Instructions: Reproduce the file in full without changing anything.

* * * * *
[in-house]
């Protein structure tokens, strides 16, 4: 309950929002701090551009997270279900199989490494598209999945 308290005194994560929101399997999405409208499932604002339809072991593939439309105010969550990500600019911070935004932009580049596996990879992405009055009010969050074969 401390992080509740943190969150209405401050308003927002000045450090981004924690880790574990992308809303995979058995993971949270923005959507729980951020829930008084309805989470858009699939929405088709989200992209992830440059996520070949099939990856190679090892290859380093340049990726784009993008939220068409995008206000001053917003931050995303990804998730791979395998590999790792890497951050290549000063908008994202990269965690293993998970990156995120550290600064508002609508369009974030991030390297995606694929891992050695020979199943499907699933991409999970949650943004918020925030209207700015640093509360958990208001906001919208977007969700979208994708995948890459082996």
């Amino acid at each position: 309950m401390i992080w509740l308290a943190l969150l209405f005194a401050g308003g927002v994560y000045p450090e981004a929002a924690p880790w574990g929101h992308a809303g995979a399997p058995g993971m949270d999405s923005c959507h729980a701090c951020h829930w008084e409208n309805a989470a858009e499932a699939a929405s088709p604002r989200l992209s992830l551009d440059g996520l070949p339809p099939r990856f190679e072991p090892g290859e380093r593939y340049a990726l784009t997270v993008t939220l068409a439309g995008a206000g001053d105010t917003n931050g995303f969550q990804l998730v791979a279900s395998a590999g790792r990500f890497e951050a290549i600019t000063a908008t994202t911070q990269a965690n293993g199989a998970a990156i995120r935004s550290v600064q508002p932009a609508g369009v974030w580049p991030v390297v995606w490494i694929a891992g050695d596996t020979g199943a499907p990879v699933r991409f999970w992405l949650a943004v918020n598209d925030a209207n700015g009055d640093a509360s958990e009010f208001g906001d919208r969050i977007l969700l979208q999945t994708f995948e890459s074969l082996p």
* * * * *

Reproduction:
[in-house]
């Protein structure tokens, strides 16, 4: 309950929002701090551009997270279900199989490494598209999945 308290005194994560929101399997999405409208499932604002339809072991593939439309105010969550990500600019911070935004932009580049596996990879992405009055009010969050074969 401390992080509740943190969150209405401050308003927002000045450090981004924690880790574990992308809303995979058995993971949270923005959507729980951020829930008084309805989470858009699939929405088709989200992209992830440059996520070949099939990856190679090892290859380093340049990726784009993008939220068409995008206000001053917003931050995303990804998730791979395998590999790792890497951050290549000063908008994202990269965690293993998970990156995120550290600064508002609508369009974030991030390297995606694929891992050695020979199943499907699933991409999970949650943004918020925030209207700015640093509360958990208001906001919208977007969700979208994708995948890459082996």
């Amino acid at each position: 309950m401390i992080w509740l308290a943190l969150l209405f005194a401050g308003g927002v994560y000045p450090e981004a929002a924690p880790w574990g929101h992308a809303g995979a399997p058995g993971m949270d999405s923005c959507h729980a701090c951020h829930w008084e409208n309805a989470a858009e499932a699939a929405s088709p604002r989200l992209s992830l551009d440059g996520l070949p339809p099939r990856f190679e072991p090892g290859e380093r593939y340049a990726l784009t997270v993008t939220l068409a439309g995008a206000g001053d105010t917003n931050g995303f969550q990804l998730v791979a279900s395998a590999g790792r990500f890497e951050a290549i600019t000063a908008t994202t911070q990269a965690n293993g199989a998970a990156i995120r935004s550290v600064q508002p932009a609508g369009v974030w580049p991030v390297v995606w490494i694929a891992g050695d596996t020979g199943a499907p990879v699933r991409f999970w992405l949650a943004v918020n598209d925030a209207n700015g009055d640093a509360s958990e009010f208001g906001d919208r969050i977007l969700l979208q999945t994708f995948e890459s074969l082996p």